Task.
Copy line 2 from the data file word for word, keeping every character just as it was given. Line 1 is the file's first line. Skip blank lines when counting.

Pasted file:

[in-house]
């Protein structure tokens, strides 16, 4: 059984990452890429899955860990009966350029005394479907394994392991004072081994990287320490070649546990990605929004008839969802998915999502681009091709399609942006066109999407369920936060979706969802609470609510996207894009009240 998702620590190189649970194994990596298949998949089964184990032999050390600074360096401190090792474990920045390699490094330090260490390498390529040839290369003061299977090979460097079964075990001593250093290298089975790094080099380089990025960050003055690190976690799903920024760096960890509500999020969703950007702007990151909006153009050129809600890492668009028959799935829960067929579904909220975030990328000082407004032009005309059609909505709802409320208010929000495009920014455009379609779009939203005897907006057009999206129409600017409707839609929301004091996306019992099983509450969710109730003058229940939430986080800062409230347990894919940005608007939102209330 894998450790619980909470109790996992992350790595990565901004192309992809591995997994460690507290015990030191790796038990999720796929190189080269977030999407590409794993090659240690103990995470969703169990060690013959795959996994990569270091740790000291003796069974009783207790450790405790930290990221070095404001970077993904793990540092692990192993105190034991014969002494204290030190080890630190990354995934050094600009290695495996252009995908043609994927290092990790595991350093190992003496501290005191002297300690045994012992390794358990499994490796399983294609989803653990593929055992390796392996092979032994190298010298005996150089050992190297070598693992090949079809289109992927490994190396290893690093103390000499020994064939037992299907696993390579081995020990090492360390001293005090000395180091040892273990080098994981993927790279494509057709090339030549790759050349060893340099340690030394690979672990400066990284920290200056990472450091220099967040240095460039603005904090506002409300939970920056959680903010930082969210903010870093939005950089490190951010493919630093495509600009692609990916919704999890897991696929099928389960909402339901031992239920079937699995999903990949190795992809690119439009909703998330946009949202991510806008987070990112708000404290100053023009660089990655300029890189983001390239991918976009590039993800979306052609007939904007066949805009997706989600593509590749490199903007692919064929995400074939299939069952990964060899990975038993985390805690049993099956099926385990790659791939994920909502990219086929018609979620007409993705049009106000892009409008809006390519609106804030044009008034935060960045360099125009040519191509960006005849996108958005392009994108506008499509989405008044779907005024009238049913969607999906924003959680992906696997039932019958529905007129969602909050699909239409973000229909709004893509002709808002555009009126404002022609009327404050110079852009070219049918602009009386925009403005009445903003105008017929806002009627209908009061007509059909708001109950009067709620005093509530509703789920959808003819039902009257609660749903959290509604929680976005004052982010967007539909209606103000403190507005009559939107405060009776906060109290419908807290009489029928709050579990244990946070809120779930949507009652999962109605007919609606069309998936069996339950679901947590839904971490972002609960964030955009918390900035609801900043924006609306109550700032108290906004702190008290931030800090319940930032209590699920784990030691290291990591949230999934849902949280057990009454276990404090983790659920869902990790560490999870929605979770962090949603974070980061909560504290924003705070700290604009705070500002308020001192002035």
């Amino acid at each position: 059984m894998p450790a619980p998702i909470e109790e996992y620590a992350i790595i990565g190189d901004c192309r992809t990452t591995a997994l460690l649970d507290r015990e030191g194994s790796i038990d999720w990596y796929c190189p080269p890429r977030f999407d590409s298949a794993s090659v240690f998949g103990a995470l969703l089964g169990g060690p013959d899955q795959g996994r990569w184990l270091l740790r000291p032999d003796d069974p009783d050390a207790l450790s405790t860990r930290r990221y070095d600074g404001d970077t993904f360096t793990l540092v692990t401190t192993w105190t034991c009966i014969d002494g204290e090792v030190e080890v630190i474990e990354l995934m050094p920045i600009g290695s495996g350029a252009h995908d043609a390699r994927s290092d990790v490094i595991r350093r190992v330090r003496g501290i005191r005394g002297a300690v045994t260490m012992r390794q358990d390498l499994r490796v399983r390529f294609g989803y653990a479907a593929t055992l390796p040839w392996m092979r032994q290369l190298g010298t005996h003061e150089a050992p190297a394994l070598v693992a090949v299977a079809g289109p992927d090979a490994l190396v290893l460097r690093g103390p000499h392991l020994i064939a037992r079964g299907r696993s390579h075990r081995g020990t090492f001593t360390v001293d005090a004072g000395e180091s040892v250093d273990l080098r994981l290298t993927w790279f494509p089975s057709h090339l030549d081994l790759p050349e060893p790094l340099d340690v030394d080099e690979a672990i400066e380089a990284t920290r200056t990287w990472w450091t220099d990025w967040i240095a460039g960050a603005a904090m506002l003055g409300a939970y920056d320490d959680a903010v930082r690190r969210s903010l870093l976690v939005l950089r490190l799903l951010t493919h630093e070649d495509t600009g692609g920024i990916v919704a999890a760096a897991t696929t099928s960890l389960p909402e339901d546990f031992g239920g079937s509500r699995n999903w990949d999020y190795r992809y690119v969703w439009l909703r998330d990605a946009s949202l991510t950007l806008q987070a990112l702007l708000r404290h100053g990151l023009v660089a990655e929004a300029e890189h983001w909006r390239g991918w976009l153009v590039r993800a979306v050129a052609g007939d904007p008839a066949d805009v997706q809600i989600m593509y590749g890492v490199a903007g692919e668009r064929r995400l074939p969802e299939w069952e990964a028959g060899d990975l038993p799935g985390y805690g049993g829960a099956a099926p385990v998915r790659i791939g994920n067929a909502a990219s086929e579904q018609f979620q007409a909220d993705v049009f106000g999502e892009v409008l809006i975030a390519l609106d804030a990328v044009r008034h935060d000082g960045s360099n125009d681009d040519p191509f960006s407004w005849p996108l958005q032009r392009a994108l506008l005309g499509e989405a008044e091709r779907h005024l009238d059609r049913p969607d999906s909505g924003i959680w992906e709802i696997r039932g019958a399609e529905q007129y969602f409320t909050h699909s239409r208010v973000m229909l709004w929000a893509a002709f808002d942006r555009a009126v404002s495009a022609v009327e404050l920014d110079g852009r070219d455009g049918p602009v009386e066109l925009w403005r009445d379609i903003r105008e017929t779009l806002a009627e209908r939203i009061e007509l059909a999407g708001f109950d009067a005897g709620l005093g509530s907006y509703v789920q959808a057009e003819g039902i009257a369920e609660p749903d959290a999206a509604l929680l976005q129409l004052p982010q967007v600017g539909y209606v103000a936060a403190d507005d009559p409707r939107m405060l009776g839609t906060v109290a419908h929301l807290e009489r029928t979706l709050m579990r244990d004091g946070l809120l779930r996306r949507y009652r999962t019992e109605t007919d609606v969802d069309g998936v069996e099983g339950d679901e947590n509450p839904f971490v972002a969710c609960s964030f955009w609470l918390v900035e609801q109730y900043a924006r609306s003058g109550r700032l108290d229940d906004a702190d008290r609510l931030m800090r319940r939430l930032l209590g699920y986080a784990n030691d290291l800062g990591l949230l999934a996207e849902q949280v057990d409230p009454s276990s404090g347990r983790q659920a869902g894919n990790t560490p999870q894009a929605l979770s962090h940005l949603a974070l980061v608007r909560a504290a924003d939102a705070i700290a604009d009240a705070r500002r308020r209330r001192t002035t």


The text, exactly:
């Protein structure tokens, strides 16, 4: 059984990452890429899955860990009966350029005394479907394994392991004072081994990287320490070649546990990605929004008839969802998915999502681009091709399609942006066109999407369920936060979706969802609470609510996207894009009240 998702620590190189649970194994990596298949998949089964184990032999050390600074360096401190090792474990920045390699490094330090260490390498390529040839290369003061299977090979460097079964075990001593250093290298089975790094080099380089990025960050003055690190976690799903920024760096960890509500999020969703950007702007990151909006153009050129809600890492668009028959799935829960067929579904909220975030990328000082407004032009005309059609909505709802409320208010929000495009920014455009379609779009939203005897907006057009999206129409600017409707839609929301004091996306019992099983509450969710109730003058229940939430986080800062409230347990894919940005608007939102209330 894998450790619980909470109790996992992350790595990565901004192309992809591995997994460690507290015990030191790796038990999720796929190189080269977030999407590409794993090659240690103990995470969703169990060690013959795959996994990569270091740790000291003796069974009783207790450790405790930290990221070095404001970077993904793990540092692990192993105190034991014969002494204290030190080890630190990354995934050094600009290695495996252009995908043609994927290092990790595991350093190992003496501290005191002297300690045994012992390794358990499994490796399983294609989803653990593929055992390796392996092979032994190298010298005996150089050992190297070598693992090949079809289109992927490994190396290893690093103390000499020994064939037992299907696993390579081995020990090492360390001293005090000395180091040892273990080098994981993927790279494509057709090339030549790759050349060893340099340690030394690979672990400066990284920290200056990472450091220099967040240095460039603005904090506002409300939970920056959680903010930082969210903010870093939005950089490190951010493919630093495509600009692609990916919704999890897991696929099928389960909402339901031992239920079937699995999903990949190795992809690119439009909703998330946009949202991510806008987070990112708000404290100053023009660089990655300029890189983001390239991918976009590039993800979306052609007939904007066949805009997706989600593509590749490199903007692919064929995400074939299939069952990964060899990975038993985390805690049993099956099926385990790659791939994920909502990219086929018609979620007409993705049009106000892009409008809006390519609106804030044009008034935060960045360099125009040519191509960006005849996108958005392009994108506008499509989405008044779907005024009238049913969607999906924003959680992906696997039932019958529905007129969602909050699909239409973000229909709004893509002709808002555009009126404002022609009327404050110079852009070219049918602009009386925009403005009445903003105008017929806002009627209908009061007509059909708001109950009067709620005093509530509703789920959808003819039902009257609660749903959290509604929680976005004052982010967007539909209606103000403190507005009559939107405060009776906060109290419908807290009489029928709050579990244990946070809120779930949507009652999962109605007919609606069309998936069996339950679901947590839904971490972002609960964030955009918390900035609801900043924006609306109550700032108290906004702190008290931030800090319940930032209590699920784990030691290291990591949230999934849902949280057990009454276990404090983790659920869902990790560490999870929605979770962090949603974070980061909560504290924003705070700290604009705070500002308020001192002035």